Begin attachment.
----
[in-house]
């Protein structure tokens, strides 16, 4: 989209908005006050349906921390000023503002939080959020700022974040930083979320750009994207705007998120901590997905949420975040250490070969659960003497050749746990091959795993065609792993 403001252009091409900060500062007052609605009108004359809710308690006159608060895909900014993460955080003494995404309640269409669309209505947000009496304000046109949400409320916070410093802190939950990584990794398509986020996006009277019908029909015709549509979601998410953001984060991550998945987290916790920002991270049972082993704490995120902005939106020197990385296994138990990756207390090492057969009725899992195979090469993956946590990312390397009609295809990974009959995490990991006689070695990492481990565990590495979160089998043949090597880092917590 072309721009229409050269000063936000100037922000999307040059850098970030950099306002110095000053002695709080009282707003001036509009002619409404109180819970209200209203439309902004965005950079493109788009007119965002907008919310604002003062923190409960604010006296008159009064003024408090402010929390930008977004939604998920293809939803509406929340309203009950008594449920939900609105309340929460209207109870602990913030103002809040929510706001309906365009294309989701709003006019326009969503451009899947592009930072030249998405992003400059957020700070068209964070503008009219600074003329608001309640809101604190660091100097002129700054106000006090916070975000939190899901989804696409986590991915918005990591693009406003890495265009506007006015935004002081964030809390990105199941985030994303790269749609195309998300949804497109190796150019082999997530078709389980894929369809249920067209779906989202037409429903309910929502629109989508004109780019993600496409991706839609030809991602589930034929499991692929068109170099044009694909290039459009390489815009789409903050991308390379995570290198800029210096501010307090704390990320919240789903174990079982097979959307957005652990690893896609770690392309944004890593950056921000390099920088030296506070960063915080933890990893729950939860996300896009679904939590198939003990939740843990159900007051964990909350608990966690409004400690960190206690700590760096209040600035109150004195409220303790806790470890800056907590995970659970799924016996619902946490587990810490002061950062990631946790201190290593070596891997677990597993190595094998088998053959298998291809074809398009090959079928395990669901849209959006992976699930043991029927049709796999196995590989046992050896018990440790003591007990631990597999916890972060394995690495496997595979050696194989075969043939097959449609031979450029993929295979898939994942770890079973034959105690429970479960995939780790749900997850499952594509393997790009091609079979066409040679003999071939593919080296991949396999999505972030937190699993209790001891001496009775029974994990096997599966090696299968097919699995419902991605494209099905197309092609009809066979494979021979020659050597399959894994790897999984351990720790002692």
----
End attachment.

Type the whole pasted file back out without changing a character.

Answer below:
[in-house]
């Protein structure tokens, strides 16, 4: 989209908005006050349906921390000023503002939080959020700022974040930083979320750009994207705007998120901590997905949420975040250490070969659960003497050749746990091959795993065609792993 403001252009091409900060500062007052609605009108004359809710308690006159608060895909900014993460955080003494995404309640269409669309209505947000009496304000046109949400409320916070410093802190939950990584990794398509986020996006009277019908029909015709549509979601998410953001984060991550998945987290916790920002991270049972082993704490995120902005939106020197990385296994138990990756207390090492057969009725899992195979090469993956946590990312390397009609295809990974009959995490990991006689070695990492481990565990590495979160089998043949090597880092917590 072309721009229409050269000063936000100037922000999307040059850098970030950099306002110095000053002695709080009282707003001036509009002619409404109180819970209200209203439309902004965005950079493109788009007119965002907008919310604002003062923190409960604010006296008159009064003024408090402010929390930008977004939604998920293809939803509406929340309203009950008594449920939900609105309340929460209207109870602990913030103002809040929510706001309906365009294309989701709003006019326009969503451009899947592009930072030249998405992003400059957020700070068209964070503008009219600074003329608001309640809101604190660091100097002129700054106000006090916070975000939190899901989804696409986590991915918005990591693009406003890495265009506007006015935004002081964030809390990105199941985030994303790269749609195309998300949804497109190796150019082999997530078709389980894929369809249920067209779906989202037409429903309910929502629109989508004109780019993600496409991706839609030809991602589930034929499991692929068109170099044009694909290039459009390489815009789409903050991308390379995570290198800029210096501010307090704390990320919240789903174990079982097979959307957005652990690893896609770690392309944004890593950056921000390099920088030296506070960063915080933890990893729950939860996300896009679904939590198939003990939740843990159900007051964990909350608990966690409004400690960190206690700590760096209040600035109150004195409220303790806790470890800056907590995970659970799924016996619902946490587990810490002061950062990631946790201190290593070596891997677990597993190595094998088998053959298998291809074809398009090959079928395990669901849209959006992976699930043991029927049709796999196995590989046992050896018990440790003591007990631990597999916890972060394995690495496997595979050696194989075969043939097959449609031979450029993929295979898939994942770890079973034959105690429970479960995939780790749900997850499952594509393997790009091609079979066409040679003999071939593919080296991949396999999505972030937190699993209790001891001496009775029974994990096997599966090696299968097919699995419902991605494209099905197309092609009809066979494979021979020659050597399959894994790897999984351990720790002692």